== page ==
Law Review: Is videotaping prostitutes in your home a violation of their right to privacy? |

Law Review: Is videotaping prostitutes in your home a violation of their right to privacy?


Most of us know it is unlawful to surreptitiously record a conversation – like a phone call – without the knowledge of all parties to the conversation. A perfect segue to: Do prostitutes have a right of privacy if they are videotaped in someone’s home by the homeowner?


Article 1 of the California Constitution explicitly deems privacy as an inalienable right: “All people are by nature free and independent and have inalienable rights. Among these are enjoying and defending life and liberty, acquiring, possessing, and protecting property, and pursing and obtaining safety, happiness, and privacy.” Seems simple enough.


In 1967, the Legislature adopted the California Invasion of Privacy Act to protect against eavesdropping on private communications with more increasingly sophisticated devices.

Section 632 of the Privacy Act imposes liability on “[every] person who, intentionally and without the consent of all parties to a confidential communication, uses an electronic amplifying recording device to eavesdrop upon or record the confidential communication…” That is pretty clear; however, what is a confidential communication?

A confidential communication can be summarized as “any communication carried on in circumstances as may reasonably indicate that any party to the communication desires it to be confined to the parties thereof, but excludes a communication made in a public gathering…or in any other circumstance in which the parties to the communication may reasonably expect that the communication may be overheard or recorded.”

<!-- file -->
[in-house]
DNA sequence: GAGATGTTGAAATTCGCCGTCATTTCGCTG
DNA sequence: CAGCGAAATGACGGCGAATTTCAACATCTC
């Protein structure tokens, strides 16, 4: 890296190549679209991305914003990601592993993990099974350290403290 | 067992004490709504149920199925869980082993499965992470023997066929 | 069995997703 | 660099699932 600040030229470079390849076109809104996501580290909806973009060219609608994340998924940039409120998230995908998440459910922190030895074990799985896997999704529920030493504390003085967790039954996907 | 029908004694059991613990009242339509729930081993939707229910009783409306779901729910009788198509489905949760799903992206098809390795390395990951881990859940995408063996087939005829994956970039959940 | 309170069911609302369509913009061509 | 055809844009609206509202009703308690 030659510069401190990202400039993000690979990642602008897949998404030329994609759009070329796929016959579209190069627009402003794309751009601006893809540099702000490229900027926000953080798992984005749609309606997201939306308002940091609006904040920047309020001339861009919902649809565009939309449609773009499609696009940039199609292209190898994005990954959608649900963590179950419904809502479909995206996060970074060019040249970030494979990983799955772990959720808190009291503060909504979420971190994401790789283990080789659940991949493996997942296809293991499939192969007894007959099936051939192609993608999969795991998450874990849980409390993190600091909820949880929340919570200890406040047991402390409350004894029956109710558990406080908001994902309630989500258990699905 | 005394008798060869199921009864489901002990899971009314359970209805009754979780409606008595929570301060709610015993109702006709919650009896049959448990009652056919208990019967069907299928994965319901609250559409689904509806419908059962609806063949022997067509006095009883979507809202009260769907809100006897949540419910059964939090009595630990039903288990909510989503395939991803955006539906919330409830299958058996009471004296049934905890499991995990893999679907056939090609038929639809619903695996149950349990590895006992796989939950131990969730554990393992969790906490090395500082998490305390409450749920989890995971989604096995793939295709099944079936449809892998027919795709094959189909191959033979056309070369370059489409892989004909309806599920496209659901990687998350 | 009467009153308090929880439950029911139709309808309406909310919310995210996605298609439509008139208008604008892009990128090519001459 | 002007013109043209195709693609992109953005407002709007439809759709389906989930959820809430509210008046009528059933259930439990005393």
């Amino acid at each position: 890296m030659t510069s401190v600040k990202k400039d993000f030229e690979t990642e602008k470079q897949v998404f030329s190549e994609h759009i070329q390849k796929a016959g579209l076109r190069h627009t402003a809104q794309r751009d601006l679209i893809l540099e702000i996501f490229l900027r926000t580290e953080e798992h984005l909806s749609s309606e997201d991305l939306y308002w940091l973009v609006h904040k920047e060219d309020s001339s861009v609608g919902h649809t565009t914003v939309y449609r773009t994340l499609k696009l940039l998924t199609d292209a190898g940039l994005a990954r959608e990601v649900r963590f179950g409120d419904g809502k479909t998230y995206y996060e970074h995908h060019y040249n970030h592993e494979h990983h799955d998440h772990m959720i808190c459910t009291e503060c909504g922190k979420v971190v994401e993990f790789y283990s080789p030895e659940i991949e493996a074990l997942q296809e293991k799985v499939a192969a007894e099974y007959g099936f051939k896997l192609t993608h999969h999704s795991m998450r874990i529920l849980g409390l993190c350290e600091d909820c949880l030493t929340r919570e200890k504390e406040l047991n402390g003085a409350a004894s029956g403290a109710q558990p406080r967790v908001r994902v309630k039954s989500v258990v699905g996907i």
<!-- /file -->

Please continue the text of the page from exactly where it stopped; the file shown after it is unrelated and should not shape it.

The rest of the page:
So, you ask, what does that have to do with prostitution. In our case The People v. Michael J. Lyon, a prominent Sacramento resident, Mr. Lyon had a bad habit of eavesdropping and videotaping prostitutes that he brought into his home. Sick.


Lyon defended the State’s criminal charges arguing that prostitutes had no reasonable expectation of privacy in their communications during sexual encounters at his residence. i.e. a prostitute’s communications during prostitution activities do not qualify as protected “confidential communications.” Since prostitutes should reasonably expect that they will be videotaped for various reasons, including security purposes such as to discover theft or drug use. A real stretch to me.


The Third District Court of Appeal distinguished between cases where video cameras were installed in public or quasi-public spaces within sight and hearing of co-workers or visitors or the general public, and on the other hand, in a semi-private office or a bathroom or bedroom.


The Court concluded that the expectation of privacy of a prostitute in Lyon’s home “is not relinquished or forfeited simply because a prostitute is involved.” Of course.

Being that Lyon was a repeat offender and was on probation for a similar eavesdropping conviction, the Court of Appeal upheld the jury conviction of Lyon and the trial court’s sentence of 6 years and 4 months in prison.

I am writing about this case because I often get asked whether it is legal to secretly tape record a phone call or other confidential communication. Now you know.

Jim Porter is an attorney with Porter Simon licensed in California and Nevada, with offices in Truckee and Tahoe City, California, and Reno, Nevada. Jim’s practice areas include: real estate, development, construction, business, HOAs, contracts, personal injury, accidents, mediation and other transactional matters. He may be reached at or

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